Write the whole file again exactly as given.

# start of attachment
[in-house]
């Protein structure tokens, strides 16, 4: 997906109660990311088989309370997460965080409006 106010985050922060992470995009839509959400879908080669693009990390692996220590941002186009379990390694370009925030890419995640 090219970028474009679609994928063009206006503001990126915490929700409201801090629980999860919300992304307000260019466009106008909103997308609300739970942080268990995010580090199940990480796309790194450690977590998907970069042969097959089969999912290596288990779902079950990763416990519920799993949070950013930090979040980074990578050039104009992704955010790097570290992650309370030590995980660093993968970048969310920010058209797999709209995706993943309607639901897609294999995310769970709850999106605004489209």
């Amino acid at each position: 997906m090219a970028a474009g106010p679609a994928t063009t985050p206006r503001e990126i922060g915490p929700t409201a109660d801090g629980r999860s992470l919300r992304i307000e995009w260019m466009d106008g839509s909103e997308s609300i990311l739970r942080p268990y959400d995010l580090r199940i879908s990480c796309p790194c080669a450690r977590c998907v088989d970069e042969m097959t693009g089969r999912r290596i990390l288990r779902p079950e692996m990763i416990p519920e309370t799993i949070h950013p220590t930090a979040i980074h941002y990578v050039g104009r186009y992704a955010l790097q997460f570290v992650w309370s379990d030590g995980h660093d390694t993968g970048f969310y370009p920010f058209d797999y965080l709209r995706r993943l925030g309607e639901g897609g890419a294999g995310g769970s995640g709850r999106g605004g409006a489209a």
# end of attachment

[in-house]
């Protein structure tokens, strides 16, 4: 997906109660990311088989309370997460965080409006 106010985050922060992470995009839509959400879908080669693009990390692996220590941002186009379990390694370009925030890419995640 090219970028474009679609994928063009206006503001990126915490929700409201801090629980999860919300992304307000260019466009106008909103997308609300739970942080268990995010580090199940990480796309790194450690977590998907970069042969097959089969999912290596288990779902079950990763416990519920799993949070950013930090979040980074990578050039104009992704955010790097570290992650309370030590995980660093993968970048969310920010058209797999709209995706993943309607639901897609294999995310769970709850999106605004489209």
């Amino acid at each position: 997906m090219a970028a474009g106010p679609a994928t063009t985050p206006r503001e990126i922060g915490p929700t409201a109660d801090g629980r999860s992470l919300r992304i307000e995009w260019m466009d106008g839509s909103e997308s609300i990311l739970r942080p268990y959400d995010l580090r199940i879908s990480c796309p790194c080669a450690r977590c998907v088989d970069e042969m097959t693009g089969r999912r290596i990390l288990r779902p079950e692996m990763i416990p519920e309370t799993i949070h950013p220590t930090a979040i980074h941002y990578v050039g104009r186009y992704a955010l790097q997460f570290v992650w309370s379990d030590g995980h660093d390694t993968g970048f969310y370009p920010f058209d797999y965080l709209r995706r993943l925030g309607e639901g897609g890419a294999g995310g769970s995640g709850r999106g605004g409006a489209a």